|MadSci Network: Chemistry|
Interesting... Cornell University and Mac Farms have developed a carbonated milk-based beverage called e-Moo. And a company in Florida has one called Crazy Cow. But, based on the way these beverages are described, they are not made of pure milk but probably a diluted version.
My first reaction would have been that skim milk would fizz and the bubbles should last longer because they would be coated in proteins to keep them from popping too quickly. Creation of a stable foam is what happens when you make an ice cream float (or spider for those in Australia). But that isn't what is happening here so let's think on...
My second reaction about carbonating milk is that the carbonation effect won't last long and the milk will curdle. When carbon dioxide (CO2) comes in contact with water, it creates carbonic acid. When milk proteins are exposed to acid, which you want when you are making yogurt, the proteins denature.. curdle.. start to curl back on themselves, making them less soluble in water so they precipitate out of solution. Carbonating milk will have this same effect on the proteins, though to a lesser degree. Still not a desired effect for a beverage. If you want to see this process happen quickly, just add some orange juice to a glass of milk.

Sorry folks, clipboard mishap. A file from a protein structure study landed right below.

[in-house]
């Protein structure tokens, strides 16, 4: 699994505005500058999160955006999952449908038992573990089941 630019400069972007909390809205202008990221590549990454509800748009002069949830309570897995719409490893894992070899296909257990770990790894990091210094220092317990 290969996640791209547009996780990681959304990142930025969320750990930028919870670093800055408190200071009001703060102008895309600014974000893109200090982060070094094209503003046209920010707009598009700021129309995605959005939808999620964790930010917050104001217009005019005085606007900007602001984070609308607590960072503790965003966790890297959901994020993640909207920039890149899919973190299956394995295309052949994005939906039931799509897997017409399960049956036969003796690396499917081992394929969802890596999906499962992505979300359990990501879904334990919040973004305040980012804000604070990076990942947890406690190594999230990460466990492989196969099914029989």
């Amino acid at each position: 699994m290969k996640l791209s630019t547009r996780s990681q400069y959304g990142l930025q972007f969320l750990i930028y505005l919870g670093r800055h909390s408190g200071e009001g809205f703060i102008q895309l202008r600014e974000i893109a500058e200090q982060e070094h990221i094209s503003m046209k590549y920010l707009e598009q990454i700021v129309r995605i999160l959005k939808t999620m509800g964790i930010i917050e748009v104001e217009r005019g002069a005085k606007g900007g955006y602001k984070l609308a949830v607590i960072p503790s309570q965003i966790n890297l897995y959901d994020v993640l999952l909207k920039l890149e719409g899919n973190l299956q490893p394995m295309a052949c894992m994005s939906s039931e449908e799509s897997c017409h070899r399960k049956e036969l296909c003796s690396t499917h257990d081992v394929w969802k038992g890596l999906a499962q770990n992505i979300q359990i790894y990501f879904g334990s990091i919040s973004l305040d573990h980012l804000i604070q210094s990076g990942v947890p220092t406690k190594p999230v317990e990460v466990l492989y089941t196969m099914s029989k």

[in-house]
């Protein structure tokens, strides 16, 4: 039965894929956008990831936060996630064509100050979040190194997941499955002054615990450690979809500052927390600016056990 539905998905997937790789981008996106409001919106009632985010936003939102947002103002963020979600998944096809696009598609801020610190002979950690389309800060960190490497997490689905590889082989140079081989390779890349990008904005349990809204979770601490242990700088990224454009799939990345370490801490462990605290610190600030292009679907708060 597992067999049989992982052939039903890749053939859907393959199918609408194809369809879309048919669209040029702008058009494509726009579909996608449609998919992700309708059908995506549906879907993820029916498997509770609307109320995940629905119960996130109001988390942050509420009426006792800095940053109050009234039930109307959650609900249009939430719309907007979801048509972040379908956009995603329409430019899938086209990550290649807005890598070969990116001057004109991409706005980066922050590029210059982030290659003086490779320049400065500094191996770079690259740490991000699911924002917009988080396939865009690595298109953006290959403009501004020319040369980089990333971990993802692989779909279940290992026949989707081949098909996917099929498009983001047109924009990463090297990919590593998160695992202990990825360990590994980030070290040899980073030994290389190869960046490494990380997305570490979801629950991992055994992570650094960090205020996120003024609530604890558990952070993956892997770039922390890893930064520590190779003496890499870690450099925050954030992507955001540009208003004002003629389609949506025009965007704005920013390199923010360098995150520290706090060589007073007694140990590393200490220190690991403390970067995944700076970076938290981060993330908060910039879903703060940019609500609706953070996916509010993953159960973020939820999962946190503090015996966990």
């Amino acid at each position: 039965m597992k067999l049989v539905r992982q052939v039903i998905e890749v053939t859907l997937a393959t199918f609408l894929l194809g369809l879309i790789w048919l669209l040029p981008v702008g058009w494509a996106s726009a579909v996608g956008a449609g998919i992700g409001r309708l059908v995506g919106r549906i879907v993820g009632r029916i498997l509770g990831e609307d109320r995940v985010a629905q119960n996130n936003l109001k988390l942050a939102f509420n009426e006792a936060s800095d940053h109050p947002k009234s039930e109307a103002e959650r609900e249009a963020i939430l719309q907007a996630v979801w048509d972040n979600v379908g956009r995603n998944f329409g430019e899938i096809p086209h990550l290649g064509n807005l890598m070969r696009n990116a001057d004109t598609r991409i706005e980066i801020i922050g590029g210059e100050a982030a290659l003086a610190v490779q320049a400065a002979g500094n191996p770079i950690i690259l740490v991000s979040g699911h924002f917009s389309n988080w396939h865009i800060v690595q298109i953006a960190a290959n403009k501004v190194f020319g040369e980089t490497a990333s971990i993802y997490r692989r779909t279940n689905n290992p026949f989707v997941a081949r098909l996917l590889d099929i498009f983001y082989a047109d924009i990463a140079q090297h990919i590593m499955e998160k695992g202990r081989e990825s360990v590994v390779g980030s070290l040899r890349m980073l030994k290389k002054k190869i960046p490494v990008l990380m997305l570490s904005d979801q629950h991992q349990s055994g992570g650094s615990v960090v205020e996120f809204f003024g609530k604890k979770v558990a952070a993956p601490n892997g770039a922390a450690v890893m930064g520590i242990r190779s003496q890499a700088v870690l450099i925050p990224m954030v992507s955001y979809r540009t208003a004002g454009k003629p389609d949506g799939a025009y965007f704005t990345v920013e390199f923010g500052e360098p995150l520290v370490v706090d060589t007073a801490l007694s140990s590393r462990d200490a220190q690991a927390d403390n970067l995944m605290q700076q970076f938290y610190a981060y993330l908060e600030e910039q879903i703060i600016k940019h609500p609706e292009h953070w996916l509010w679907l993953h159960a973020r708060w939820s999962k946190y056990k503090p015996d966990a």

But back to your question of fizz... we already know that CO2, water and carbonic acid will try to reach an equilibrium in solution. You may also know that milk is naturally a slight acid, with a pH of ~6.6, but it contains a significant number of proteins that have basic side-groups. Acids and bases will react to create water and salt when mixed together. So, when exposing CO2 to milk, the CO2 & water reaction is going drive towards carbonic acid, which will react immediately with the basic compounds in the milk... causing even more CO2 to become carbonic acid. The CO2 will continue to be used up in this way until the bases are all used up and the milk becomes slightly more acidic... at which point, the proteins will start to curdle and you will end up with a very funky looking beverage indeed.
Very interesting series of reactions! Thanks for giving me an opportunity to figure it out. :)
BTW, other things to take into consideration when trying to carbonate a liquid: Carbon dioxide is not very soluble in water (see Solubility of Gases vs. Temperature). As a result, soda companies have to decrease the temperature and increase the pressure of the CO2 in order to get it into their sodas.
Good luck with your sodastream and thanks again for your question.
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